With the turn of the calendar year and the Rio 2016 Paralympic Games on the horizon, we take a look back at 16 of the greatest Paralympic moments in Canadian wheelchair basketball history. Check them out below (in reverse chronological order).
Called to the Hall (Again)
In 2014, legendary wheelchair basketball coach Tim Frick became the first Paralympic coach ever to be inducted into Canada’s Sports Hall of Fame. Inducted as a builder, Frick’s tenure as head coach of the Canadian Women’s National Team from 1990-2009 included four medals – three gold and one bronze – in five appearances at the Paralympic Games.
Called to the Hall
This moment took place outside of the Paralympic arena but served to acknowledge all that coach Tim Frick and athlete Jennifer Krempien had accomplished within it. In 2013, Frick and Krempien became the first wheelchair basketball representatives to be inducted into the Canadian Paralympic Hall of Fame for their success at the Paralympic Games and their contributions to the Paralympic movement in Canada.
The Canadian Men’s National Team were a dominant force en route to a third Paralympic gold medal on the strength of an 8-0 record at the London 2012 Paralympic Games. The final once again featured a clash between the Canucks and the Aussies, and Canada avenged its loss from four years earlier at Beijing 2008 by defeating Australia 64-58 to be crowned champions in London. You can also watch this Paralympic match on YouTube!
Canada took home the silver medal at the Beijing 2008 Paralympic Games. The Canadian men finished the tournament with a 7-1 record and fell just short of a gold medal three-peat after losing 72-60 to rival Australia in the Paralympic final.
Double Overtime Thriller
The men’s semifinal match between rivals Canada and the United States at the Beijing 2008 Paralympic Games was an absolute thriller. Canadian great Patrick Anderson delivered clutch heroics and scored a three-pointer to tie the game at 49 with 16.5 seconds left in the fourth quarter, forcing overtime. Ultimately, Canada would outlast Team USA in double overtime by a score of 69-62 and advance to the gold medal game.
The Canadian Men’s National Team successfully defended its Paralympic title at the Athens 2004 Games. The Canadians were unstoppable en route to gold, going 8-0 in the win column while boasting the second most explosive offence and the top ranked defence of the tournament. Canada was victorious by a score of 70-53 over Australia in the final.
Rebound for Bronze
The Team Canada women secured the bronze medal with a convincing 63-47 win over Germany at Athens 2004. Canada rebounded nicely against Germany to earn a spot on the podium after a semifinal loss to the Americans which ended Canada’s winning streak of 19 consecutive games at the Paralympics and denied the Canadians a chance to four-peat as Paralympic champions.
This particular “moment” spans 14 years. During that time the Canadian women accumulated an incredible winning streak at the Paralympic Games and world championships. Canada was undefeated as of the bronze medal game at the world championship in 1990 until the semifinal game at the Athens 2004 Paralympics, at which point the women lost to rival Team USA. The streak included 19 consecutive victories in Paralympic Games competition.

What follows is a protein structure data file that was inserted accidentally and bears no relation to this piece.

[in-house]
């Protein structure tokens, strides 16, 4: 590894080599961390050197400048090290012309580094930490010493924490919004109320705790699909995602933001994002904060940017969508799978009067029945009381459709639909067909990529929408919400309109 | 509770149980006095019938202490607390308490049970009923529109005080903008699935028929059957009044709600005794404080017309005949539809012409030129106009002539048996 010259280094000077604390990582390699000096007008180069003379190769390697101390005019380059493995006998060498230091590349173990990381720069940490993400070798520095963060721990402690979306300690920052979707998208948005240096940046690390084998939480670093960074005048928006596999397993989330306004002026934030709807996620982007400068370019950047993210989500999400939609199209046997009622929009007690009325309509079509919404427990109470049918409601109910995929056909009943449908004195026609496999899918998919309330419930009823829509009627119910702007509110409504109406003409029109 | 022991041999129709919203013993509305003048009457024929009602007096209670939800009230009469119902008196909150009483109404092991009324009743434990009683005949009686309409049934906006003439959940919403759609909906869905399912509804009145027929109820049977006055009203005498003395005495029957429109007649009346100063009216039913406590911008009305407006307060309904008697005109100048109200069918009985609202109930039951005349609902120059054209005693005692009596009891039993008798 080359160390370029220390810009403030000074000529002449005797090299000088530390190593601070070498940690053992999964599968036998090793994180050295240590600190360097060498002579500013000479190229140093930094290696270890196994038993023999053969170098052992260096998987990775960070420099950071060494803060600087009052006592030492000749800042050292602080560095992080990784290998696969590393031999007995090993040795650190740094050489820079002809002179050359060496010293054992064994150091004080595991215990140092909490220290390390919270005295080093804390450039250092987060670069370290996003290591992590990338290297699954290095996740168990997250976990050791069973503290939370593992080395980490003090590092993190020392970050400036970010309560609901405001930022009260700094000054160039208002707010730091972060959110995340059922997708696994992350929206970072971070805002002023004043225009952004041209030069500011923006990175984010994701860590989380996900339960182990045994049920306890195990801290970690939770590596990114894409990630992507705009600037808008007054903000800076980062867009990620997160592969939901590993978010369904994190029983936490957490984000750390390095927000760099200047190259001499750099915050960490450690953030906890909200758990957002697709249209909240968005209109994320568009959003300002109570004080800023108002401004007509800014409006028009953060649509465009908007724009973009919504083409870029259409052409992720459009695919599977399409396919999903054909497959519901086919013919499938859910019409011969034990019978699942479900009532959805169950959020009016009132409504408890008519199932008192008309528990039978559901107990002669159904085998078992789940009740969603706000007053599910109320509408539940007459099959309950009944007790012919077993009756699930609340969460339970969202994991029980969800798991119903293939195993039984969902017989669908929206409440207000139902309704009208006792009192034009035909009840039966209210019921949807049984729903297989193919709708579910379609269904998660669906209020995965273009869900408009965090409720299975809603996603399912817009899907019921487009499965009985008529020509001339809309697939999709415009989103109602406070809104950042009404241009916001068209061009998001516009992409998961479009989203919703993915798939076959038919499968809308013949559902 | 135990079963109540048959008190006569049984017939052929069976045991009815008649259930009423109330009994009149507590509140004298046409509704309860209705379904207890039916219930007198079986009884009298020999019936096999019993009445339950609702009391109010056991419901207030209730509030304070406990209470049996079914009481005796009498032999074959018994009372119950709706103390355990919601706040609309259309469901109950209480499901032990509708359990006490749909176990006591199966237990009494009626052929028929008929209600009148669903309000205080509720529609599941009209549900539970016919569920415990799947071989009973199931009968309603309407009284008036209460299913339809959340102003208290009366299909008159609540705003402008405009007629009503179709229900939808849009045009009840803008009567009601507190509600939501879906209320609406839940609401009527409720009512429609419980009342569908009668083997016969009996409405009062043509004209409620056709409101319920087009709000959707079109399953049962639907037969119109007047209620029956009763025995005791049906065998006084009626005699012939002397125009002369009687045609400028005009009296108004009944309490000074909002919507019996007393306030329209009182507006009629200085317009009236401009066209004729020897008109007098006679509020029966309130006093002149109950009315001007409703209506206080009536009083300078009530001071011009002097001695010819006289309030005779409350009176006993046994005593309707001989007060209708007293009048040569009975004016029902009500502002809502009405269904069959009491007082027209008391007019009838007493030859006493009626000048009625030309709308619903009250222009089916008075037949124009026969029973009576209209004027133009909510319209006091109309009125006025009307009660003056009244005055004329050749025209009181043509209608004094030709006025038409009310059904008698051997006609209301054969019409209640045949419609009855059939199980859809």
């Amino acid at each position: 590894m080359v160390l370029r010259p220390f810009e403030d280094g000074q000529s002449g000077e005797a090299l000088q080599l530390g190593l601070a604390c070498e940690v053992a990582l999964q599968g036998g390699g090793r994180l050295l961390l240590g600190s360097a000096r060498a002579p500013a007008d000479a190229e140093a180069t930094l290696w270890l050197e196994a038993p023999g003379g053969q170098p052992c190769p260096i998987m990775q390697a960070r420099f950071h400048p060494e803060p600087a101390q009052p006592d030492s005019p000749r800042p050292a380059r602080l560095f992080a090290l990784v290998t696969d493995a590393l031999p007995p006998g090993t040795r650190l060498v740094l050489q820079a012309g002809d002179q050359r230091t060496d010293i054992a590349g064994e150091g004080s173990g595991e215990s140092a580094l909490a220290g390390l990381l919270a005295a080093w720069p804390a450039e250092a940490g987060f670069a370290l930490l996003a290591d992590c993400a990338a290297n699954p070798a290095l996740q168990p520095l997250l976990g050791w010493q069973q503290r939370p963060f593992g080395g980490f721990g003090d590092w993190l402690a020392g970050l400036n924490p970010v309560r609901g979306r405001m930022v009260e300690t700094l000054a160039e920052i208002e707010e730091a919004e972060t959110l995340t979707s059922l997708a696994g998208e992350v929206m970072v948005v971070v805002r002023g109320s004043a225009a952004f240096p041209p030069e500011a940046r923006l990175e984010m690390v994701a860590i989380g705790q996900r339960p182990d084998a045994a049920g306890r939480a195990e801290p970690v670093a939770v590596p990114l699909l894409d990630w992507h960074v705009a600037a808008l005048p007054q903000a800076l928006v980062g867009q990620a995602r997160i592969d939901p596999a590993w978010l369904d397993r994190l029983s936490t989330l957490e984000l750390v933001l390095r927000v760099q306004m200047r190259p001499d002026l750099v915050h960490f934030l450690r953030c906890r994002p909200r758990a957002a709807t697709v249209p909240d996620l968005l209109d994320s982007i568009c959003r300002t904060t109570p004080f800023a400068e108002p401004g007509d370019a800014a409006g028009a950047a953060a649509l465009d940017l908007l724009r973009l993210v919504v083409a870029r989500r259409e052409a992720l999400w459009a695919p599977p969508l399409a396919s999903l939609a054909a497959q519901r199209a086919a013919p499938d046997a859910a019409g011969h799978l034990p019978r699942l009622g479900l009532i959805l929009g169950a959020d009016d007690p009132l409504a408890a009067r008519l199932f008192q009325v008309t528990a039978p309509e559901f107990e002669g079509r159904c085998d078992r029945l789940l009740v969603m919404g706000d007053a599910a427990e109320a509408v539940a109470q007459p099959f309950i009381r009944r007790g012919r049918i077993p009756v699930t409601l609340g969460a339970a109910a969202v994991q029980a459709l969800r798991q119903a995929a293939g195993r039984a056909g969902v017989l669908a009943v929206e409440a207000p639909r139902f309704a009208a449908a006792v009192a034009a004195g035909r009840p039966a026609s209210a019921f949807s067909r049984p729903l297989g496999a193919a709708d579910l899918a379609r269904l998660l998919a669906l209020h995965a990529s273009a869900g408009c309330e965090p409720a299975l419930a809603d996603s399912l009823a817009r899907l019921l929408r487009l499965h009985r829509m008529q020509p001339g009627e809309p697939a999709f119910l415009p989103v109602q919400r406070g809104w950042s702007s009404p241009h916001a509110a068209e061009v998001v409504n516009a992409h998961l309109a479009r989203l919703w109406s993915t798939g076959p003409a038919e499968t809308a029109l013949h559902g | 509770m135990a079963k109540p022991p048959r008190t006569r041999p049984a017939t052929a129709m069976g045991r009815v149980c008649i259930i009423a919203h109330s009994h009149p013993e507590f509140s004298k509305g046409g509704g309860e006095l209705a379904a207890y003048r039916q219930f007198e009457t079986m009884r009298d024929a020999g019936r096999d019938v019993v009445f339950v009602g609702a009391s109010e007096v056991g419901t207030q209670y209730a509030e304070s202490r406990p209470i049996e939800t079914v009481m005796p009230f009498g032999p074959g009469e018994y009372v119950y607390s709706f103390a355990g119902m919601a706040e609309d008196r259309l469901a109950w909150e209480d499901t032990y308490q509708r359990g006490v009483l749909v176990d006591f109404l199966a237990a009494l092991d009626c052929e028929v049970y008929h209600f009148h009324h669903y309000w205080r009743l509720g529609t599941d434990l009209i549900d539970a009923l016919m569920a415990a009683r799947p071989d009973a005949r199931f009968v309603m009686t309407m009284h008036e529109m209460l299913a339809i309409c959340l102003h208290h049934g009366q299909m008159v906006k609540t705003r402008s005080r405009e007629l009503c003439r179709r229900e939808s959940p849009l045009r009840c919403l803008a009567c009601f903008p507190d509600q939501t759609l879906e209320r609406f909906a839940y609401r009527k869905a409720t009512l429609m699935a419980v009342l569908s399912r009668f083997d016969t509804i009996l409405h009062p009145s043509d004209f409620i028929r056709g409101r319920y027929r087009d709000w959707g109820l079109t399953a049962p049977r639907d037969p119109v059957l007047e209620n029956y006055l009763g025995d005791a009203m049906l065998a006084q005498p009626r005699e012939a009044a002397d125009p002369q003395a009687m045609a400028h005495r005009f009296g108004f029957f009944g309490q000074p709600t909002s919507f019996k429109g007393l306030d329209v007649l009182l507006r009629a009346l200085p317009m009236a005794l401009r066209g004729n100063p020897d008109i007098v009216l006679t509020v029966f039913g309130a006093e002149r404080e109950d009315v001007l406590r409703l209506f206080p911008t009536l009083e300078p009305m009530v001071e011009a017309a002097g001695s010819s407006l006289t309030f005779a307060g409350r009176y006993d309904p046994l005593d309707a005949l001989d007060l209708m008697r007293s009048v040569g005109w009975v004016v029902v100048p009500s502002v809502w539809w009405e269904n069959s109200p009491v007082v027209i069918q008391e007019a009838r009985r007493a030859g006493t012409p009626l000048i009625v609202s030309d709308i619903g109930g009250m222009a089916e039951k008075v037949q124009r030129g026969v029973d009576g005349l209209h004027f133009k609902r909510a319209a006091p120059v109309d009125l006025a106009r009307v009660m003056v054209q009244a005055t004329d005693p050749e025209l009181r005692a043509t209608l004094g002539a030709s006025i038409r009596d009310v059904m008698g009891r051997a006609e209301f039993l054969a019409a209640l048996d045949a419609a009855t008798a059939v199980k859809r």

The Team Canada men won their first-ever Paralympic gold medal at the Sydney Games in 2000. It also marked their first Paralympic podium finish. Canada defeated the Netherlands by a score of 57-43 in the championship game and went undefeated with eight straight wins in the tournament.
Sitting on Top of the World
The sight of wheelchair basketball great Chantal Benoit perched atop the basket in celebration following a gold medal victory became something of a tradition during the dynasty years with the Canadian Women’s National Team. Canada won back-to-back-to-back Paralympic gold medals in 1992, 1996 and 2000.
The Canadian Women’s National Team captured an unprecedented third consecutive gold medal at the Paralympic Games at Sydney 2000. Canada was victorious 46-27 over host Australia in the championship game and went undefeated with an overall 5-0 record.
The Canadian Women’s National Team successfully defended the Paralympic title by winning back-to-back gold medals in wheelchair basketball at the Atlanta 1996 Paralympic Games. Canada defeated the Netherlands 46-37 in the championship game and solidified itself as an emerging powerhouse in the sport.
Capture the Flag
Canadian Women’s National Team player and Vancouver, B.C. native Marni Abbott-Peter had the honour of carrying the Canadian flag and leading her teammates and compatriots into the stadium at the opening ceremony of the 1996 Paralympic Games in Atlanta.
The Canadian Women’s National team captured the first Paralympic gold medal in team history at the Barcelona Games in 1992. Canada seized gold in decisive fashion by going undefeated (5-0), including a 35-26 win over Team USA in the Paralympic final.
Welcome to the Show
The Canadian women made their debut at the Heidelberg 1972 Paralympic Games. Canada placed fifth with a 1-2 record. The team defeated Yugoslavia 18-8 in the preliminary round to earn its first-ever victory at the Paralympics.
Paralympic Stage Debut
The Canadian Men’s National Team competed at the Paralympics for the very first time at the Games in Tel Aviv in 1968. The Canucks, led by bench boss Vic Cue, went 1-4 en route to an eighth place finish. Canada defeated Sweden 35-15 in preliminary play to pick up its first Paralympic win.